Now, I hear him, I hear the crowds roar for him, and I see a world dancing in the streets because he won. And I know in my heart that they are right. This is a man who won’t have any baggage to rely on. This is a man who comes with a clean slate. Some said his lack of experience is a drawback. But, in his case I think it is a plus. He has the brains and imagination to turn our country around. And he has the humility to know when he needs help. He won’t hesitate to admit when he is wrong and to get the right people on his side to help move things along.

So, I admit I was wrong. The rest of the country and the world were right. They had faith in this guy while I looked at him as my second choice. He is my president elect now. And I’m very proud that our country made that happen.

Monday, November 3, 2008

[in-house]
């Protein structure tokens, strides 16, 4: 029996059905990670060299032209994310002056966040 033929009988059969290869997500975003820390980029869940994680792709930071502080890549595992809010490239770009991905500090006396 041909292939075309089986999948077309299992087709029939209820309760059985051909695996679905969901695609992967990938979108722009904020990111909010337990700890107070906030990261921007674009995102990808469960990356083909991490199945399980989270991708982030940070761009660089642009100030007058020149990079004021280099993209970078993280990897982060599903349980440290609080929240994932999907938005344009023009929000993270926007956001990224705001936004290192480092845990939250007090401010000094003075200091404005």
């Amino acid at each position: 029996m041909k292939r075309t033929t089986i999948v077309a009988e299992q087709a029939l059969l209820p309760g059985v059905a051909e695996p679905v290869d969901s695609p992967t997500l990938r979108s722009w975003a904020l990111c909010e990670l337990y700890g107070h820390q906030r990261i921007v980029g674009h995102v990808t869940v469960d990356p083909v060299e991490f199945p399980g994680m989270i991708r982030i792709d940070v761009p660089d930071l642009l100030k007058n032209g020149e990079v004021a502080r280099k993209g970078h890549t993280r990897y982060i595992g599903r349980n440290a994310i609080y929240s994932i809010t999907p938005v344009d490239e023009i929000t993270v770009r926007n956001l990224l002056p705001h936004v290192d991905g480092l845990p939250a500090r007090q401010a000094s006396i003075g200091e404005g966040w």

Silly things

Some things about our 2008 presidential campaign that we could have done without (sorry, I couldn't resist getting political today):

A 72-year old running for president

A 72-year old picking an inexperienced but beautiful unknown as a running mate. With what was he thinking?

Obama not picking Hillary Clinton as his running mate

Tina Fey and Saturday Night Live lampooning Sarah Palin

A vice presidential candidate with 5 children, one a pregnant, unmarried teenager, and one with Down’s syndrome. Shouldn’t she be home with them more?

$150, 000 reportedly spent on Palin’s clothes, accessories, and styling

$350,000 reportedly spent on one outfit Cindy McCain wore during the Republican National Convention

Equating Obama with terrorists